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Songs about Trains page two
Songs about Trains page three
Songs about Trains page four
This is the tune the Blues Brothers are supposed to learn
before they come back for their second engagement at
Bob's Country Bunker. Oh, and there's more from 1920s
train disaster expert Vernon Dalhart on page two of this
train songs collection!
It's not exactly a coincidence that this clip is sitting
next door to "Mystery Train". We're pretty much talking
the same song here, after all. This is one pumping
little number, though, I tell you. Feels so good.
In this performance, Furry Lewis actually doesn't really
sing all that much about Casey Jones... definitely not the
clear narrative that so many other versions offer. Most of
the verses here could appear in any song! But it's just so
damn good, I included it here. Classic Furry.
For the longest time I thought Arlo Guthrie had written this
tune. I suppose a lot of people are under that impression.
But here's the author, Steve Goodman, performing his song. Here's the Wikipedia page for the song.
Some rather unique string bending going on in this
wonderful recording. And what a great voice Rosetta had!
Of course, Rosetta's singing about that glory-bound train
here, no rough earthly-type train, no sir.She can get all moralistic on you, but it's OK cause she
just sounds so good!
A little light entertainment, country/bluegrass style. There
was something happening here, and you knew what it
was, didn't you, Grandpa Jones?
"when I first started to hoboing, hoboing,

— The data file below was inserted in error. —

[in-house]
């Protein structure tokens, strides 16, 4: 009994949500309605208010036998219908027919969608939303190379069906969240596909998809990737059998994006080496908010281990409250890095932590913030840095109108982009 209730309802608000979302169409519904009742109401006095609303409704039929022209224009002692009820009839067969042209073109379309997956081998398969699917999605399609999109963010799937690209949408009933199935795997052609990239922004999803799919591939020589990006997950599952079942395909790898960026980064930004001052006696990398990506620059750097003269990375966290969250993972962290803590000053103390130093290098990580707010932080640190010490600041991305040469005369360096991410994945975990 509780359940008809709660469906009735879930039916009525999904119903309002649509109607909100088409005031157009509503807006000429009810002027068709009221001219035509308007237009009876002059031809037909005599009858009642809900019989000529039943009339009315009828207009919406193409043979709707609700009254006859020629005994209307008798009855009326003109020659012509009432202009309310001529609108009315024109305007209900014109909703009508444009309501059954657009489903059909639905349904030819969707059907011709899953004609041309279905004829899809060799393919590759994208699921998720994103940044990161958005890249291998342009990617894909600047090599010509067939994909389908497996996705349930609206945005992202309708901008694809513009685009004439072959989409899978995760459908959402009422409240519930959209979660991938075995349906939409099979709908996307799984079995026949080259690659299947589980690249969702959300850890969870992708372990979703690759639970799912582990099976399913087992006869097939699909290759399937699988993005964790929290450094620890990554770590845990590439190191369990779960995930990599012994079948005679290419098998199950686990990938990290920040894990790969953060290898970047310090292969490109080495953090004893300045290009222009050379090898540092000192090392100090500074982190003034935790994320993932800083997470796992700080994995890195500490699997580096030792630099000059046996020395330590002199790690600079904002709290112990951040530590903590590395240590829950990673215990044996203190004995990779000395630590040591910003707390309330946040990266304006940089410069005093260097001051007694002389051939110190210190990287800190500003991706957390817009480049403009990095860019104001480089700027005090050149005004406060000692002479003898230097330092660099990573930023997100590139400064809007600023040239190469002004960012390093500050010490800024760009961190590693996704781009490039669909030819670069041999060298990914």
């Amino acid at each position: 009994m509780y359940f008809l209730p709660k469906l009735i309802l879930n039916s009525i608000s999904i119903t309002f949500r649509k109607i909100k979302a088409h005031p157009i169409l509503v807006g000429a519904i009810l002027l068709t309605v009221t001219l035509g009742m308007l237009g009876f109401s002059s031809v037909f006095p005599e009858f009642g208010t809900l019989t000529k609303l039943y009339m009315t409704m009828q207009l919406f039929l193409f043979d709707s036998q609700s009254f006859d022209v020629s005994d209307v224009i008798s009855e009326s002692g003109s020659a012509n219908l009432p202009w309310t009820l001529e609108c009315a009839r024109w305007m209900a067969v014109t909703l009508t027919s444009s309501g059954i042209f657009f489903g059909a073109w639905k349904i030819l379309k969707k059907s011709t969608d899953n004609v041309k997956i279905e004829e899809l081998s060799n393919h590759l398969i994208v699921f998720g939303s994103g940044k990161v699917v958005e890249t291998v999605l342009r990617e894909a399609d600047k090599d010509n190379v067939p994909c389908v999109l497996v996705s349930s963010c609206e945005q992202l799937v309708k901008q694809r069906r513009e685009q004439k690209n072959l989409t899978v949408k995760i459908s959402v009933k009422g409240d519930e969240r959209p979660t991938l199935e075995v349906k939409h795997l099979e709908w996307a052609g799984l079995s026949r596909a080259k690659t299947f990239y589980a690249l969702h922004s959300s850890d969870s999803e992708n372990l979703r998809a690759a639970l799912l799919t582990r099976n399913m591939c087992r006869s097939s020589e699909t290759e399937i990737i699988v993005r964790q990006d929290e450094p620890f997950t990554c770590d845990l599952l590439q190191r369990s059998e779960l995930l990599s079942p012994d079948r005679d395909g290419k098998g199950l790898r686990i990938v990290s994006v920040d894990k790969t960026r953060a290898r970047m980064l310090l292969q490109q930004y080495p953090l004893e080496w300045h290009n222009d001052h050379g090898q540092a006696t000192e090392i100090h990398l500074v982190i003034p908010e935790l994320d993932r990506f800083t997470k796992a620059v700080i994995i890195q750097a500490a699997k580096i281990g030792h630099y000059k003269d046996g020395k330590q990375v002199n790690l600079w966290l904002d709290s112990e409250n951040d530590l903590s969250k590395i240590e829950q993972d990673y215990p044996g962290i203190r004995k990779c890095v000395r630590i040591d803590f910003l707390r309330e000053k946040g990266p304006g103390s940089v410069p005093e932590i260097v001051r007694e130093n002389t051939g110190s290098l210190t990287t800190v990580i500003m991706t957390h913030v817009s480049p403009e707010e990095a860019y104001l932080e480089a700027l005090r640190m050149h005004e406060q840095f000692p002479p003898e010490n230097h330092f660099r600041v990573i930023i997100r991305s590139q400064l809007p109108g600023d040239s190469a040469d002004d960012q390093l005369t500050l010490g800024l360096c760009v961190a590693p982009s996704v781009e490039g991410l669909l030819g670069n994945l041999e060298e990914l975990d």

I took a freight train to be my friend, oh lord..."
This is one of the most understatedly powerful musical performances I've ever heard, and I never tire of it.
This is just mighty, mighty fine. And big thanks to the
YouTube uploader for making such a handsome little
clip that includes the lyrics, as ol' Frank Hutchison
wasn't the easiest singer to understand.
A fine little slice of archaic Americana, from the great
Henry Thomas. He didn't use his quills (panpipes) for
this number, but I recommend that you check out
Henry's other recordings, some of which feature the
Mr. Country Music himself, ol' Roy did turn in a good version
of this tune, you gotta admit. And my man doing the train
whistle imitation is good. Many people don't realize that the Wabash Cannonball wasn't an actual train, but rather an
entirely fictional one. Always loved how my hometown of Birmingham made it into the song.
What a fabulously haunting sound and feel Elvis and
producer Sam Phillips achieved with this classic interpretation.
Hank heard that looow-oooo--whoa-oh-whoooooaaaansome whistle blow... You know he did.
I've long thought that Johnny Cash's voice and persona
were best served by the stark, stripped-down
accompaniment of his three piece band in the
Sun Records days. This tune is a perfect example of that.
Characteristically delicate and finessed guitar work and smooth, relaxed vocal delivery from the great Lonnie Johnson.
This little novelty/harmony tune is fun listening, and hey,
there's my home town again! "All out for Birmingham!"
Here's another southbound train, but this one's headed in
another direction altogether...
A soldier off to Clarksville, and after that, it's off to the
Vietnam war... a protest song disguised as an innocent
little pop ditty.
No collection of train songs is complete without at least
one entry from the Singing Brakeman. This song has
been covered a zillion and one times, and it's no wonder:
a great little tune! And as you can see, grandma loves it, too!
Guy Clark, in a tune released in 1975, paints a charming little picture of Texas in 1947, when the first "Streamline" train rolls through a small town.The folks had never seen anything like it!
I love this line: "look out, here she comes, she's comin', look out,
there she goes, she's gone". Johnny Cash covered this tune, by the way, you can hear his version is here.